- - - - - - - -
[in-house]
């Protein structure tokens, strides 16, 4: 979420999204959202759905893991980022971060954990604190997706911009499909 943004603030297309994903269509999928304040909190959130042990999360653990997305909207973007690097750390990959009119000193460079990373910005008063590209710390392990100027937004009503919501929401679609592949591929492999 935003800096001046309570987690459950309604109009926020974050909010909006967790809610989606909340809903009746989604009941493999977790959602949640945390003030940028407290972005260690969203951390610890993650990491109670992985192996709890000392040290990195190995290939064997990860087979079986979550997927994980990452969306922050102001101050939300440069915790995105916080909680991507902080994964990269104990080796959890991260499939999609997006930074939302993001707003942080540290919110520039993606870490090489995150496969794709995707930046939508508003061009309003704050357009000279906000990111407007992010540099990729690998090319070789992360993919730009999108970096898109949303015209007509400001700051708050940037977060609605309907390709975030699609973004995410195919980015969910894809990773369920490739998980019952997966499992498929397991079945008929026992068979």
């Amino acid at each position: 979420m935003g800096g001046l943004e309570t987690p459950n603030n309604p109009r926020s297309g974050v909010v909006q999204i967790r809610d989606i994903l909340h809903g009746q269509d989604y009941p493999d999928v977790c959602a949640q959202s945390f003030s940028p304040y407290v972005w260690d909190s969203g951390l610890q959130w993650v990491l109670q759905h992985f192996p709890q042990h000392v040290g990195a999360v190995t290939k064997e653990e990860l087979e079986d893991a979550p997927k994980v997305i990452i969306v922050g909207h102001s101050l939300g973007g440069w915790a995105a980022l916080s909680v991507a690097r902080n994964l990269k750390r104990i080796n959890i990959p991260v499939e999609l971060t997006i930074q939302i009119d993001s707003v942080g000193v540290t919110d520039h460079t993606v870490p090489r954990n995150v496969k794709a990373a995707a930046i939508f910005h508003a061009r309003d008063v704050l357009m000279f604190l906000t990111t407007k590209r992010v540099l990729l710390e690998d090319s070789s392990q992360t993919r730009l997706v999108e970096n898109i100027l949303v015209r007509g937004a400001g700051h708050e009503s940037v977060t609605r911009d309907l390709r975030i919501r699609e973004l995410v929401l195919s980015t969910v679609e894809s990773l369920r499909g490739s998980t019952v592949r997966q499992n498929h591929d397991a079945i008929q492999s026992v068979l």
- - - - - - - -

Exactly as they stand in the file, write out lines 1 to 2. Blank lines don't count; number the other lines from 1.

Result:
[in-house]
């Protein structure tokens, strides 16, 4: 979420999204959202759905893991980022971060954990604190997706911009499909 943004603030297309994903269509999928304040909190959130042990999360653990997305909207973007690097750390990959009119000193460079990373910005008063590209710390392990100027937004009503919501929401679609592949591929492999 935003800096001046309570987690459950309604109009926020974050909010909006967790809610989606909340809903009746989604009941493999977790959602949640945390003030940028407290972005260690969203951390610890993650990491109670992985192996709890000392040290990195190995290939064997990860087979079986979550997927994980990452969306922050102001101050939300440069915790995105916080909680991507902080994964990269104990080796959890991260499939999609997006930074939302993001707003942080540290919110520039993606870490090489995150496969794709995707930046939508508003061009309003704050357009000279906000990111407007992010540099990729690998090319070789992360993919730009999108970096898109949303015209007509400001700051708050940037977060609605309907390709975030699609973004995410195919980015969910894809990773369920490739998980019952997966499992498929397991079945008929026992068979």